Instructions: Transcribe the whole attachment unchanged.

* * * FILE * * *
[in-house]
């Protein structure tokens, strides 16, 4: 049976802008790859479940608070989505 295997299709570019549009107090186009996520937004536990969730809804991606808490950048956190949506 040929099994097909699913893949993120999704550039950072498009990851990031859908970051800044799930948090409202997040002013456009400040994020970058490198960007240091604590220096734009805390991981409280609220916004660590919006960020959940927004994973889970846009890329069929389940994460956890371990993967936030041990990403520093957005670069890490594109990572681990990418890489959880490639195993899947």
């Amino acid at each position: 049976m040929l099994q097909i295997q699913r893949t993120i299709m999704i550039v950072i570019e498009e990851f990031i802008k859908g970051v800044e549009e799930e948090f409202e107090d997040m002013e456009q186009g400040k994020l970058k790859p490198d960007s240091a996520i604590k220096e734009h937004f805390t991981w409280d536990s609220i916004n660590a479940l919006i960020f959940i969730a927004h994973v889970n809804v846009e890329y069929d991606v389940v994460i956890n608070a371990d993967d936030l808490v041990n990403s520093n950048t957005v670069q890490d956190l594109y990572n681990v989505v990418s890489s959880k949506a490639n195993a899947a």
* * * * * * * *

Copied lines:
[in-house]
């Protein structure tokens, strides 16, 4: 049976802008790859479940608070989505 295997299709570019549009107090186009996520937004536990969730809804991606808490950048956190949506 040929099994097909699913893949993120999704550039950072498009990851990031859908970051800044799930948090409202997040002013456009400040994020970058490198960007240091604590220096734009805390991981409280609220916004660590919006960020959940927004994973889970846009890329069929389940994460956890371990993967936030041990990403520093957005670069890490594109990572681990990418890489959880490639195993899947």
């Amino acid at each position: 049976m040929l099994q097909i295997q699913r893949t993120i299709m999704i550039v950072i570019e498009e990851f990031i802008k859908g970051v800044e549009e799930e948090f409202e107090d997040m002013e456009q186009g400040k994020l970058k790859p490198d960007s240091a996520i604590k220096e734009h937004f805390t991981w409280d536990s609220i916004n660590a479940l919006i960020f959940i969730a927004h994973v889970n809804v846009e890329y069929d991606v389940v994460i956890n608070a371990d993967d936030l808490v041990n990403s520093n950048t957005v670069q890490d956190l594109y990572n681990v989505v990418s890489s959880k949506a490639n195993a899947a």